I’ll never forget my experience of visiting the website that made me want to build websites.
I was a junior in college sitting at a bank of computers in the Art + Design lab struggling through an assignment related to typography and grid systems. As I pushed type around on the screen I kept hearing this strange ambient noise coming from a computer two or three away from mine. Every so often there’d be a punctuated burst of muffled chanting that sounded like the studio audience on the set of a bad Ron Popeil informercial (if you’ve never heard of Mr. Popeil clearly you’re not serious about your rotisserie chicken).
I ignored it for a while, but as the minutes passed I became equal parts curious and annoyed by what was filling the lab with noise. Eventually I ended up wandering down to my classmate’s computer to investigate.
She looked at me with a smirk on her face, as if she were surprised it took so long for someone to ask her about what she was looking at. She explained that it was a website for a new movie called Requiem for a Dream. I watched over her shoulder as she clicked around. The more she clicked, the more confused (and simultaneously fascinated) I became. It was a website, but it was unlike anything I’d seen online before. A non-linear pseudo story with seemingly endless rabbit holes to wander down.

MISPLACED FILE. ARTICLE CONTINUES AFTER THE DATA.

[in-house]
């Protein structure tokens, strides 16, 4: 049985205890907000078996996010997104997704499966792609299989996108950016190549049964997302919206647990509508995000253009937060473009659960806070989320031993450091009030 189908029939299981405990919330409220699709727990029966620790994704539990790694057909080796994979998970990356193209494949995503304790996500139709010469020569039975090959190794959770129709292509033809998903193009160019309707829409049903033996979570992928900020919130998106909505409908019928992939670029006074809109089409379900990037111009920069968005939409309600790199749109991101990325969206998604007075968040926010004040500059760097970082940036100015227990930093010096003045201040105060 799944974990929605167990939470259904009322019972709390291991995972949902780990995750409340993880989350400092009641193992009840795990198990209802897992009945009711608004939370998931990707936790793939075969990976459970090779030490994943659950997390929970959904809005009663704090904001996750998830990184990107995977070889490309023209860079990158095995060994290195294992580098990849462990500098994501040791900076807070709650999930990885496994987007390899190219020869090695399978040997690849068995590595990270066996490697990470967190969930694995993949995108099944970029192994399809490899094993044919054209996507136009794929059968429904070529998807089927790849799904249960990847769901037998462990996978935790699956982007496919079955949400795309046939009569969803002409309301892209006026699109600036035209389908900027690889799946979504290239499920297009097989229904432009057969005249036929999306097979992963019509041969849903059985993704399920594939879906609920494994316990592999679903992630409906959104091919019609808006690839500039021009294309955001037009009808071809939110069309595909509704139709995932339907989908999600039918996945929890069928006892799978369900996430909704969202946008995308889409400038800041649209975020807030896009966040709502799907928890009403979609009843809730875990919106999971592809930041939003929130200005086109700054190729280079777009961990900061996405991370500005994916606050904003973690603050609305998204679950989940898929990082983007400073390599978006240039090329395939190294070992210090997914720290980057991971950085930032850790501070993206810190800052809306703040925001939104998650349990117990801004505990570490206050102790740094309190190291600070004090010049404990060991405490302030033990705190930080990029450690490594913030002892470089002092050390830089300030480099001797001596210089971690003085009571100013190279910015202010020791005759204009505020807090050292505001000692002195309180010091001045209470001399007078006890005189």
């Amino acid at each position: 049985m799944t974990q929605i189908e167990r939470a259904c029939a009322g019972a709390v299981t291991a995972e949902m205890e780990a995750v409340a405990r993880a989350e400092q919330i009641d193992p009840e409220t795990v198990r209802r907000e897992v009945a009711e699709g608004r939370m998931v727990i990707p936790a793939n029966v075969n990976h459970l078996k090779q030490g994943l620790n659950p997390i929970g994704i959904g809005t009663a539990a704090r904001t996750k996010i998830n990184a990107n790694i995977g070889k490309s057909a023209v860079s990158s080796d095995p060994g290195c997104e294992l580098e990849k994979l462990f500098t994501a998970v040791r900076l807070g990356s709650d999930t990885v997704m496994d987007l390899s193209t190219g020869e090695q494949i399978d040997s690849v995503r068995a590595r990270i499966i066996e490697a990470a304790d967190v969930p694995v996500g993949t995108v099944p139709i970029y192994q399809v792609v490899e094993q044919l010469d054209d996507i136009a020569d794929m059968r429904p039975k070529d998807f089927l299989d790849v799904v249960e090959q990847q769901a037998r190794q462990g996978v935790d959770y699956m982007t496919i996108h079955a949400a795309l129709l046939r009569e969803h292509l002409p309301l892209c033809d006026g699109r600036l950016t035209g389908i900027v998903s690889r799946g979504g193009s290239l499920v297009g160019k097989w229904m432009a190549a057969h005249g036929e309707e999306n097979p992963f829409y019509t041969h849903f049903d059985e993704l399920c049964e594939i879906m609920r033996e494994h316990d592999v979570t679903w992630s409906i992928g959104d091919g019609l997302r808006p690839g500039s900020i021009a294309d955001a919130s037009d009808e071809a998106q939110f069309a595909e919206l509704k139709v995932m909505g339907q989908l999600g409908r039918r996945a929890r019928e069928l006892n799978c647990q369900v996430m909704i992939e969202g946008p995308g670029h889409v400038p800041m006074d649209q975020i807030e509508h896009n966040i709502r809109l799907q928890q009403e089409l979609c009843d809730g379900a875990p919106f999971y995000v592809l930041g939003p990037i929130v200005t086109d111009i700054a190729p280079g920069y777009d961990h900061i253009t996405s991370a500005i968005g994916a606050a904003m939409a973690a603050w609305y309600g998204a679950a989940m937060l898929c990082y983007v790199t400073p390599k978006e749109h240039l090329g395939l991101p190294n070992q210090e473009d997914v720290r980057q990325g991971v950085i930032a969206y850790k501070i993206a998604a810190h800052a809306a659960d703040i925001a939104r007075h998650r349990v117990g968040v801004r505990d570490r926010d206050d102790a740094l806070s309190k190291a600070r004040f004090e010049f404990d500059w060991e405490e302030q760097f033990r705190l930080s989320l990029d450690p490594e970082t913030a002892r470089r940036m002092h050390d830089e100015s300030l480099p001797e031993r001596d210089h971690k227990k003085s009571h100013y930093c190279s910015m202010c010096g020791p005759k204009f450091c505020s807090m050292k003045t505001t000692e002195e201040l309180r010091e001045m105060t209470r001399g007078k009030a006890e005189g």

It didn’t overtly give you any details about the movie it was promoting. There was no plot overview. No Photoshopped images of beautiful cast members. No release date. Really nothing useful at all. It was just this strange little world living on your computer screen. And I absolutely loved everything about it.
Screenshots from the site
After returning to my computer and spending twenty+ minutes getting lost in this fabricated online universe I found myself wondering about the moving pieces that were bringing the whole thing to life. I was curious about how one might go about using logic to create something that appeared both illogical and random. I spent a good chunk of time obsessively clicking link after link after link trying to understand what parts of the site were driven by chance and what was predetermined, regardless of where or what I clicked.
I walked away from the experience with a strong desire to see the movie and an even stronger one to learn more about how I might build something similar myself one day. It was the first time I remember wanting to understand exactly what it was that made a website work. It piqued my interest in the intersection of the art and science of code.
Thirteen years later I’m still as fascinated as ever.